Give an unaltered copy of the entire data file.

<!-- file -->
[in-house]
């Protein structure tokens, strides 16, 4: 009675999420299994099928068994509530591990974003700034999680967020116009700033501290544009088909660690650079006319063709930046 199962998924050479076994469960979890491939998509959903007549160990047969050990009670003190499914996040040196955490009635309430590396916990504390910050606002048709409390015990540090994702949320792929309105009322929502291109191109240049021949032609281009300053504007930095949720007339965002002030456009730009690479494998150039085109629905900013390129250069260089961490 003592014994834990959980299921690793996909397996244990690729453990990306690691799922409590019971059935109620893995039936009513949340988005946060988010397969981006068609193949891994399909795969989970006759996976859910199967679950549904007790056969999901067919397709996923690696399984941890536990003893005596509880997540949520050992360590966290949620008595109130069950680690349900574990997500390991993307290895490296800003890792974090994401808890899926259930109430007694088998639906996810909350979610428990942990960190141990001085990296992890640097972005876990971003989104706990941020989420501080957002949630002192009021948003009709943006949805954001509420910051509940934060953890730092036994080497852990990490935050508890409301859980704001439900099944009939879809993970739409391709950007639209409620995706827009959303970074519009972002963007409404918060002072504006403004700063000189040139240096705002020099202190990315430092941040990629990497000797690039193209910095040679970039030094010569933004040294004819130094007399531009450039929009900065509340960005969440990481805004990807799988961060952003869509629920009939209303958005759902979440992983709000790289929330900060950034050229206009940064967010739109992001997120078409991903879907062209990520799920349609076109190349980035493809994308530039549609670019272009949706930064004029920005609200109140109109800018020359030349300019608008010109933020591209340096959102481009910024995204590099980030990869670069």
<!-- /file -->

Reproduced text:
[in-house]
């Protein structure tokens, strides 16, 4: 009675999420299994099928068994509530591990974003700034999680967020116009700033501290544009088909660690650079006319063709930046 199962998924050479076994469960979890491939998509959903007549160990047969050990009670003190499914996040040196955490009635309430590396916990504390910050606002048709409390015990540090994702949320792929309105009322929502291109191109240049021949032609281009300053504007930095949720007339965002002030456009730009690479494998150039085109629905900013390129250069260089961490 003592014994834990959980299921690793996909397996244990690729453990990306690691799922409590019971059935109620893995039936009513949340988005946060988010397969981006068609193949891994399909795969989970006759996976859910199967679950549904007790056969999901067919397709996923690696399984941890536990003893005596509880997540949520050992360590966290949620008595109130069950680690349900574990997500390991993307290895490296800003890792974090994401808890899926259930109430007694088998639906996810909350979610428990942990960190141990001085990296992890640097972005876990971003989104706990941020989420501080957002949630002192009021948003009709943006949805954001509420910051509940934060953890730092036994080497852990990490935050508890409301859980704001439900099944009939879809993970739409391709950007639209409620995706827009959303970074519009972002963007409404918060002072504006403004700063000189040139240096705002020099202190990315430092941040990629990497000797690039193209910095040679970039030094010569933004040294004819130094007399531009450039929009900065509340960005969440990481805004990807799988961060952003869509629920009939209303958005759902979440992983709000790289929330900060950034050229206009940064967010739109992001997120078409991903879907062209990520799920349609076109190349980035493809994308530039549609670019272009949706930064004029920005609200109140109109800018020359030349300019608008010109933020591209340096959102481009910024995204590099980030990869670069």